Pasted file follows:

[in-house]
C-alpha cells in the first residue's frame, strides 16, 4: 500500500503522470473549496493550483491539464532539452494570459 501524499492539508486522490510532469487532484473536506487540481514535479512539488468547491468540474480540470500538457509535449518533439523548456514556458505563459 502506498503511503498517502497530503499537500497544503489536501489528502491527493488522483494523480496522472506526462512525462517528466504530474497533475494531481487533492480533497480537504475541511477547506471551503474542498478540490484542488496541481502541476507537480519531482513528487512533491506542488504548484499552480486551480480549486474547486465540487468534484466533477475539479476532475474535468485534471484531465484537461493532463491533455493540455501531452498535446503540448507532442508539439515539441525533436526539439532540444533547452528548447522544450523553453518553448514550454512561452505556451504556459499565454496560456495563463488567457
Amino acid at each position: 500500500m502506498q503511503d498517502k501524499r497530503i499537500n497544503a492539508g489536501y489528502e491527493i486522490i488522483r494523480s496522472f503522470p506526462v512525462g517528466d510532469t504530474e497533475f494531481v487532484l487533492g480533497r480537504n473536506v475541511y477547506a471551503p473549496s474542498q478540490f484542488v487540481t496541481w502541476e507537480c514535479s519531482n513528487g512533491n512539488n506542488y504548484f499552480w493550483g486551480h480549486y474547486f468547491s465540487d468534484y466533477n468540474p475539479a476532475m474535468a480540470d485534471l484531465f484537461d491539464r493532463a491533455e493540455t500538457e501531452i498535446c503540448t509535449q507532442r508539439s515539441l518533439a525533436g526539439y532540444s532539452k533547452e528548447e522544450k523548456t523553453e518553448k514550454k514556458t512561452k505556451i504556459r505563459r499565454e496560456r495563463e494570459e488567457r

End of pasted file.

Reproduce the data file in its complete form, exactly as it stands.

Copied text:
[in-house]
C-alpha cells in the first residue's frame, strides 16, 4: 500500500503522470473549496493550483491539464532539452494570459 501524499492539508486522490510532469487532484473536506487540481514535479512539488468547491468540474480540470500538457509535449518533439523548456514556458505563459 502506498503511503498517502497530503499537500497544503489536501489528502491527493488522483494523480496522472506526462512525462517528466504530474497533475494531481487533492480533497480537504475541511477547506471551503474542498478540490484542488496541481502541476507537480519531482513528487512533491506542488504548484499552480486551480480549486474547486465540487468534484466533477475539479476532475474535468485534471484531465484537461493532463491533455493540455501531452498535446503540448507532442508539439515539441525533436526539439532540444533547452528548447522544450523553453518553448514550454512561452505556451504556459499565454496560456495563463488567457
Amino acid at each position: 500500500m502506498q503511503d498517502k501524499r497530503i499537500n497544503a492539508g489536501y489528502e491527493i486522490i488522483r494523480s496522472f503522470p506526462v512525462g517528466d510532469t504530474e497533475f494531481v487532484l487533492g480533497r480537504n473536506v475541511y477547506a471551503p473549496s474542498q478540490f484542488v487540481t496541481w502541476e507537480c514535479s519531482n513528487g512533491n512539488n506542488y504548484f499552480w493550483g486551480h480549486y474547486f468547491s465540487d468534484y466533477n468540474p475539479a476532475m474535468a480540470d485534471l484531465f484537461d491539464r493532463a491533455e493540455t500538457e501531452i498535446c503540448t509535449q507532442r508539439s515539441l518533439a525533436g526539439y532540444s532539452k533547452e528548447e522544450k523548456t523553453e518553448k514550454k514556458t512561452k505556451i504556459r505563459r499565454e496560456r495563463e494570459e488567457r